Svenskamerika – Fourth Stop in Our SeriesJune 7, 2016
As the hazel grouse flies, Seattle is a long, long way from Stockholm – some 4,714 miles away. Getting to the Pacific Northwest from Sweden means a long voyage across the Atlantic, then once you get your land legs, you’ve got a transcontinental trek in front of you over mountains and fields, forests and rivers. No matter. For thousands of Swedes around the turn of the 19th century, the excursion – about one-fifth the circumference of the earth – was not prohibitively long. These were stouthearted Swedes after all, and by 1910, some 150,000 Scandinavians had made the journey all the way to the Pacific coast. Among them, some 10,000 Swedes would settle in the Seattle area, forming the nucleus of an enduring Swedish presence in the city, one that lives on today.
Hamo, Herring and History: Exploring Swedish Heritage in Seattle
For five generations, Swedes have left their indelible footprints all about Seattle. And unlike Sasquatch, whose traces are as ephemeral as summer puddles on Pike Street, the vestiges of Seattle’s Swedish heritage are not hard to find. The city’s history and culture, its neighborhoods and food all carry with them today an unmistakably authentic Swedish flavor.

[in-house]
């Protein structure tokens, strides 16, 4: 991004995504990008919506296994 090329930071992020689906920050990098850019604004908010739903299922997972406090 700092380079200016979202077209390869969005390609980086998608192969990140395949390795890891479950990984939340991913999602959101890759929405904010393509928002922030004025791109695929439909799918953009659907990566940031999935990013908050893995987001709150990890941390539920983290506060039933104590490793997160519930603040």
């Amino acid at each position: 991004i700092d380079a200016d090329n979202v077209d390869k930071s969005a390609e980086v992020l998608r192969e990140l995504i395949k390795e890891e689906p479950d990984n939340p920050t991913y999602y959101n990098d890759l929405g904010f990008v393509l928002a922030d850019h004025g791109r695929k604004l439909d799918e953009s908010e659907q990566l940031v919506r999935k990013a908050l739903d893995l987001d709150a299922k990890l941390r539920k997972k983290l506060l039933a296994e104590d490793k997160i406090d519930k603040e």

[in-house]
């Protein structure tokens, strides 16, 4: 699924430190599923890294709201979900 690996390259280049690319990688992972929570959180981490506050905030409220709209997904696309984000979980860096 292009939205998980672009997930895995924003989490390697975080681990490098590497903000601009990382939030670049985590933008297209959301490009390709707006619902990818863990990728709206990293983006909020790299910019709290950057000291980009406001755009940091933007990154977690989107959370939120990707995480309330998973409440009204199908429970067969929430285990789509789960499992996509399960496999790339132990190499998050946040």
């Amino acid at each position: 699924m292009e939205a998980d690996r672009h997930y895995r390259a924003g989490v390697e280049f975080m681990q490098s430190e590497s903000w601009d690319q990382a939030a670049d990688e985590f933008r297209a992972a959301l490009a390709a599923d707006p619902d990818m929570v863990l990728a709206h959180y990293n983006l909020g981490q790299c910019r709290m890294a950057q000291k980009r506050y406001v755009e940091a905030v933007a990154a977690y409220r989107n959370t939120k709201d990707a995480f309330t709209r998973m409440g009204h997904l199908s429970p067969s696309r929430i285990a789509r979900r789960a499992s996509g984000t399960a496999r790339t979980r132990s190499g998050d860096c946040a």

Immersing yourself in Swedish heritage may best begin at the Nordic Heritage Museum, which is fittingly located in Seattle’s most pronounced Swedish neighborhood of Ballard. For more than 35 years, the museum and cultural center has kindled connections to the earliest life of settlers from all five Nordic countries. Its permanent collection, 77,000 items strong, includes the age-old objects that families brought with them over the decades from the Old Country – furniture, clothing, artwork and the accoutrements for daily living. Among the prized items is a Swedish painted trunk from 1702 and an authentic Faroese Clinker Craft “Viking Ship.” The museum also boasts the Gordon Ekvall Tracie Music Library, a cultural treasure trove dedicated to traditional music and dance.
The museum has a room dedicated to each of the five countries, and in the Sweden room visitors will find a scene out of an immigrant’s home life, a room decorated in typical Swedish fashion adorned with flowered wallpaper and lace curtains, as well as a visit back in time to the Swedish Hospital, which dates to 1910. The room also honors Carl Wallin and John Nordstrom, founders of Wallin & Nordstrom, a shoe store started in 1901 that would become the retail giant Nordstrom, as well as other local luminaries of Swedish ancestry.
The Nordic Heritage Museum also takes pride in bringing Scandinavian traditions alive within the community. It offers regular classes in ornamental woodworking, a Viking summer camp for the kids, a once-a month Nordic knitting group as well as a variety of knitting classes throughout the year, including the Swedish Sami Knitting conference this October.
For the more gregarious, there’s an upcoming evening of Nordic Beer Tasting & Drinking Songs (June 19). Sample the hops, malt and barley that go into beer making, and set your toes to tapping along with some traditional Norse drinking songs. Think of it as a Swedish version of karaoke. (More information here.)